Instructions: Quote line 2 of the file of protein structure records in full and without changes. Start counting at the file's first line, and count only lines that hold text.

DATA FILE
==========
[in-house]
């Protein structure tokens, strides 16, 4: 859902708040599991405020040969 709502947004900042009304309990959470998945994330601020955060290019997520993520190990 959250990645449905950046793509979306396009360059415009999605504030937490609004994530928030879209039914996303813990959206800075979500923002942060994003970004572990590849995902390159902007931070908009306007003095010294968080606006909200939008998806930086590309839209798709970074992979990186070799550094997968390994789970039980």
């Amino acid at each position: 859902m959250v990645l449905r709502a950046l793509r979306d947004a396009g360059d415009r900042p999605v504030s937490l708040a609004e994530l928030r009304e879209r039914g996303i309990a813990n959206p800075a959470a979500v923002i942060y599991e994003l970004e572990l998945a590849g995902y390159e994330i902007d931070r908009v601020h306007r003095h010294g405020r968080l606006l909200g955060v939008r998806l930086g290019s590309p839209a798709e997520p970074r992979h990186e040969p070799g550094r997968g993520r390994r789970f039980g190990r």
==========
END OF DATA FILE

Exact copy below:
């Protein structure tokens, strides 16, 4: 859902708040599991405020040969 709502947004900042009304309990959470998945994330601020955060290019997520993520190990 959250990645449905950046793509979306396009360059415009999605504030937490609004994530928030879209039914996303813990959206800075979500923002942060994003970004572990590849995902390159902007931070908009306007003095010294968080606006909200939008998806930086590309839209798709970074992979990186070799550094997968390994789970039980």